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South Korea and the Sub-Empire of Anime: Kinesthetics of Subcontracted Animation Production

From: Mechademia
Volume 9, 2014
pp. 90-103 | 10.1353/mec.2014.0019

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South Korea and the Sub-Empire of Anime:
Kinesthetics of Subcontracted Animation Production

The relationship in the animation industry between Japan and South Korea has been as close as the geographic distance between the two countries. Since the mid-1960s, South Korean studios and workers have manufactured Japanese animation in a mode of production referred to as hacheong in Korean and shitauke in Japanese, both of which mean “to subcontract.” In the global anime wave that started in the 1990s, this material condition of production has often been neglected or ignored, by academics as well as fans. Meanwhile in South Korea, since the mid-1990s when the government started to promote film and animation as a new national industry, the Korean term hacheong has been replaced by the English acronym OEM (original equipment manufacturing), despite no substantional changes in the condition of subcontracted production, as the former term seemed likely to offend many South Koreans’ national pride. Indeed, the issue of internationally subcontracted animation production in South Korea has long been viewed and spoken of from a nationalist perspective. While intentionally ignoring the material reality of subcontracted work that has acted on the majority of the country’s animation industry, the South Korean mass media has not hesitated to propagate the notion that South Korea is the third-largest producer of animation in the world. [End Page 90]

Subcontracted production in the Japanese animation industry, which I will explore in the main part of this essay, was encouraged by politico-economic factors that included location, diplomatic agreements, wage levels, and exchange rates, and then materialized by a Taylorist work organization that went along with technologies of celluloid animation. My focus is, however, not on the perennial issue of developed countries’ transnational exploitation of underdeveloped or developing countries’ labor. Rather, subcontracted production is widely experienced at a domestic, as well as international, level, and the Japanese animation industry has long used a subcontracted production system within the territory of Japan. What I will bring into focus in this essay is the dominant discourse in this mode of animation production that places manual labor and laborers at a lower rank in the artistic-production hierarchy of brain over hand. Imagined and reproduced internationally through the animation subcontracting between South Korea and Japan (and possibly going further to the United States), this cerebral/manual dichotomy is a discursive construct I wish to call into question, with regard to animation’s aesthetics as well as its kinesthetic processes. 1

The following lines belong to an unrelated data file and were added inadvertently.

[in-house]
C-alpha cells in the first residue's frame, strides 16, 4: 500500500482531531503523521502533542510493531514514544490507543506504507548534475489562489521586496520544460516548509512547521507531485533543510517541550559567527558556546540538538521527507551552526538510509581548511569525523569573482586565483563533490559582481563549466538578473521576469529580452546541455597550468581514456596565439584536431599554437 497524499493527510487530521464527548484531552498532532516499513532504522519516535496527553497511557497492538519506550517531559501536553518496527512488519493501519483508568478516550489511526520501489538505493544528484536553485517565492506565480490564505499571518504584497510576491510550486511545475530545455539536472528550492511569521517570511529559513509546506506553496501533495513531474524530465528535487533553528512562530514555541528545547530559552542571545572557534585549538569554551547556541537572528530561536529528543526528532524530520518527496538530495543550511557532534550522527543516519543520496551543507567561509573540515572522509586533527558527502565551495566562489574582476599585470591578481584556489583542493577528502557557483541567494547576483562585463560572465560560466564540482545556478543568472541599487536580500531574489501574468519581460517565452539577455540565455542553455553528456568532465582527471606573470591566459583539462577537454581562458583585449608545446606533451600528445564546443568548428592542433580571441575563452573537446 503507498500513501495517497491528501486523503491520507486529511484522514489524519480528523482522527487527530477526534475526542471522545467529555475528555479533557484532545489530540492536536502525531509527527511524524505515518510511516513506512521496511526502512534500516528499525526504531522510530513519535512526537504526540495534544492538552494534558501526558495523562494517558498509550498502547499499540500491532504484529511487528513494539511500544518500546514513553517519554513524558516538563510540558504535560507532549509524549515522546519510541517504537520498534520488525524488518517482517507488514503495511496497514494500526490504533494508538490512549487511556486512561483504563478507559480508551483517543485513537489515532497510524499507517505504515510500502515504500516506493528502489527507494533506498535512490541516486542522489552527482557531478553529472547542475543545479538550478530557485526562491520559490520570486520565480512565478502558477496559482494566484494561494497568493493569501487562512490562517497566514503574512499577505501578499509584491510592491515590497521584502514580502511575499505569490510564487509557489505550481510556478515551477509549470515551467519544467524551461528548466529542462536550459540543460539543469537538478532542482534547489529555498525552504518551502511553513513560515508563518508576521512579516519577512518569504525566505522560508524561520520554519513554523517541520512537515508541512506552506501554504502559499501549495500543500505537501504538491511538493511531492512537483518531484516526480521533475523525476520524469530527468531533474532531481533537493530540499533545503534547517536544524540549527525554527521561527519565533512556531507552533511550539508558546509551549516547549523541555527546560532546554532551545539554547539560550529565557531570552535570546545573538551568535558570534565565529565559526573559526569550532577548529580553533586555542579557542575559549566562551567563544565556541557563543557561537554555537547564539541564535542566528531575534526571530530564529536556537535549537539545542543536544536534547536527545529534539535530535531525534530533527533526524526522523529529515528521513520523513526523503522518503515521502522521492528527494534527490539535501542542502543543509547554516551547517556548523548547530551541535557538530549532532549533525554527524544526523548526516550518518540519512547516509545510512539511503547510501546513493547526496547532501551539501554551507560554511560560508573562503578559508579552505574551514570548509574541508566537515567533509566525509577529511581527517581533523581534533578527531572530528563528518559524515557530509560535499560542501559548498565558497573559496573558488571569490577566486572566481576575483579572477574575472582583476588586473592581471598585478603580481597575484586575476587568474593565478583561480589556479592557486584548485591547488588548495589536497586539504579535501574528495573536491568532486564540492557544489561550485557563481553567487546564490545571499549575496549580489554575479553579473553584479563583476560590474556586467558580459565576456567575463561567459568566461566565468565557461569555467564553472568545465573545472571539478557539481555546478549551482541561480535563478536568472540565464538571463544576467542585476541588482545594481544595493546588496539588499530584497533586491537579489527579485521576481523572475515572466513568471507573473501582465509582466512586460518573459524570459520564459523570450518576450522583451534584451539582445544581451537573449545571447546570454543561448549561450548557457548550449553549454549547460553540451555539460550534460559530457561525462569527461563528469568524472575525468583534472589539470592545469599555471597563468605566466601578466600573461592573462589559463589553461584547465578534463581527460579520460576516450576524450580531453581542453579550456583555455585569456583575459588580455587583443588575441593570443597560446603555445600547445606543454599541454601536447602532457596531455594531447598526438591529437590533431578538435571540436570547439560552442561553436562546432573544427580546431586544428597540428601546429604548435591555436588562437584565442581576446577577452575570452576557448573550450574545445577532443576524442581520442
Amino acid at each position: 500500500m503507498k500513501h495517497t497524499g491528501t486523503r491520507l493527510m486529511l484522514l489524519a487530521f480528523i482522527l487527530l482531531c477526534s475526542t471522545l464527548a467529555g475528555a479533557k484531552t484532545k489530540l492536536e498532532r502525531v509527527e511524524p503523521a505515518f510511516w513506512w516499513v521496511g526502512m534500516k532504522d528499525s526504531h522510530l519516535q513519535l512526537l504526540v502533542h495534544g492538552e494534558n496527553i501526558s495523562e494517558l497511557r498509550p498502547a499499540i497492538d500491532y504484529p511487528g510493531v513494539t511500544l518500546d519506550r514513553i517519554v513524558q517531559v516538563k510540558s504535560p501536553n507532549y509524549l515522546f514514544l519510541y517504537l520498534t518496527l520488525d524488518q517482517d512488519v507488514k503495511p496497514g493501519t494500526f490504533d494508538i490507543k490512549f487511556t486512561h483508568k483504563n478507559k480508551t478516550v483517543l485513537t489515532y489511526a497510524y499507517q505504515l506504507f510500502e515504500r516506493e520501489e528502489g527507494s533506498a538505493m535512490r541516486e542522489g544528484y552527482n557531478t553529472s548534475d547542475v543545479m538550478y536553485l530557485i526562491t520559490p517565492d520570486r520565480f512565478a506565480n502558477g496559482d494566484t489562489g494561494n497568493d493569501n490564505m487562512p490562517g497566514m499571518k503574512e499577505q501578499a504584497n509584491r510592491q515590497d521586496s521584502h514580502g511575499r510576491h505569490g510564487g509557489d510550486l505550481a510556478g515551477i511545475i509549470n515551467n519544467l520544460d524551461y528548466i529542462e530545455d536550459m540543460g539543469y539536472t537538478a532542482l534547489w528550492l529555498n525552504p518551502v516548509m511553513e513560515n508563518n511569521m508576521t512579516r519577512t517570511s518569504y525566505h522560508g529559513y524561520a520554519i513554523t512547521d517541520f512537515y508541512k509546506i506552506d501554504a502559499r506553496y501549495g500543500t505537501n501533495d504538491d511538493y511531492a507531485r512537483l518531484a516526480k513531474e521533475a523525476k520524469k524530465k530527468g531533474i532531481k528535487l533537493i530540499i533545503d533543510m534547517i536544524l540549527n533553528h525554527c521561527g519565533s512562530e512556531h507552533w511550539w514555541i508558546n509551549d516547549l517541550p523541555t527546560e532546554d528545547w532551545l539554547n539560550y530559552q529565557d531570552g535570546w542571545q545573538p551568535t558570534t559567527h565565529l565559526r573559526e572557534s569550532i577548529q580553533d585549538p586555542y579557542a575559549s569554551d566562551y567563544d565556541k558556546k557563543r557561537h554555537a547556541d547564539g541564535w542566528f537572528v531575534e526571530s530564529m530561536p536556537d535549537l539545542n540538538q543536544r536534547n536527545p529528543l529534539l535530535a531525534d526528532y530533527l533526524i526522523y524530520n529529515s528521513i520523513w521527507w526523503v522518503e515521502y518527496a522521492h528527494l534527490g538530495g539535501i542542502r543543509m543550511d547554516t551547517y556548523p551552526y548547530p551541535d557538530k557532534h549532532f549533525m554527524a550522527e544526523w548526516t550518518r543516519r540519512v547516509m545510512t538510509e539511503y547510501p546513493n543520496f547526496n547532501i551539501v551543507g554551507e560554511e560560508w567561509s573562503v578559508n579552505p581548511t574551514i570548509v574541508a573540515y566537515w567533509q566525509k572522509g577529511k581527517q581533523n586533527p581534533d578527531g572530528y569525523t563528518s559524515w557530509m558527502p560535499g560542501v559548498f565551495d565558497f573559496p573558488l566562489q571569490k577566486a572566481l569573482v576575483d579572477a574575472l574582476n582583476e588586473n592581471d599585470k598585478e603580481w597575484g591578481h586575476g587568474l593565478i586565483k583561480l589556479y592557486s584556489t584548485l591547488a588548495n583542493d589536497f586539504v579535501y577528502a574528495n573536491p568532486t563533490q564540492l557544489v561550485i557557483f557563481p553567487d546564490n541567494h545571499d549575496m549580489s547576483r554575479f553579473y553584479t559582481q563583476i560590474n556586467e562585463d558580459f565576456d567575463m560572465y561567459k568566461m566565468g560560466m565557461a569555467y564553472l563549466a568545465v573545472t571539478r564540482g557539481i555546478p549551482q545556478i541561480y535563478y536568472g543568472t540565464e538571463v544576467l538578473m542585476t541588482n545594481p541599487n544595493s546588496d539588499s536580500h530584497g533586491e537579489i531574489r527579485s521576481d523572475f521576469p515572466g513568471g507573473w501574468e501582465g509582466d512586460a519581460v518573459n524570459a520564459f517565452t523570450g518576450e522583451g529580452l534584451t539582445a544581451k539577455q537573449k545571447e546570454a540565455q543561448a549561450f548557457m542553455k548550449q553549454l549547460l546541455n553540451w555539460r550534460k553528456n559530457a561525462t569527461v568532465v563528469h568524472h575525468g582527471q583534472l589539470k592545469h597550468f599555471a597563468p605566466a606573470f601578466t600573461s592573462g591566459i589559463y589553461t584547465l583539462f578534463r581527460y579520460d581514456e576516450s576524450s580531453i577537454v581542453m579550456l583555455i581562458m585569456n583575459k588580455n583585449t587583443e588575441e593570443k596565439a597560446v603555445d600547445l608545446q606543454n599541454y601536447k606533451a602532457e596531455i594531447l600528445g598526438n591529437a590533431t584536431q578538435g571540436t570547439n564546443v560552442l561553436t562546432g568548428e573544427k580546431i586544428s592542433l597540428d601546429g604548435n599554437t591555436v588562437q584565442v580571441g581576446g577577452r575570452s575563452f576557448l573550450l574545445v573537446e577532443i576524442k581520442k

ANIME SUBCONTRACTION IN HISTORY

Subcontracted production in South Korea for foreign animation industries traces back to Ōgon batto (Golden bat) and Humanoid Monster Bem (Yōkai Ningen Bemu), first broadcast in Japan in 1967 and 1968, respectively. These were animated TV series produced by the Japanese animation company Daiichi Dōga and subcontracted to a South Korean TV station named TBC (Tongyang Bangsong); this station was part of the South Korean mega-conglomerate Samsung and is currently one of the state-owned TV stations, KBS 2. However, TBC stopped animation production a few years later. As suggested by Jeong Wook in a documentary television program about the South Korean history of cartoon animation, Lee Byung-chul, then chairman of the Sam-sung Group, did not judge animation to be a promising business because it was contingent on manual labor, noting in particular that Tōei employees in Japan had gone on strike at that time. 2 Today, the Samsung Group is well known for its technology-intensive businesses and for not allowing the activity of labor unions. 3

Tōei Animation also prevented employees from forming a union. Yamaguchi Katsunori suspects that the Tōei management was concerned about such a movement because it was looking to coproduce animation with the U.S. [End Page 91] film company MGM.4 In 1961, however, Tōei employees succeeded in organizing a union, and management stopped them from coming to work, eventually ordering a lockout. Many employees were forced to leave the studio, and some moved to Mushi Production, established by Tezuka Osamu in 1963.5 In 1965 Tōei Animation stopped employing regular workers, turning to the policy of hiring temporary workers...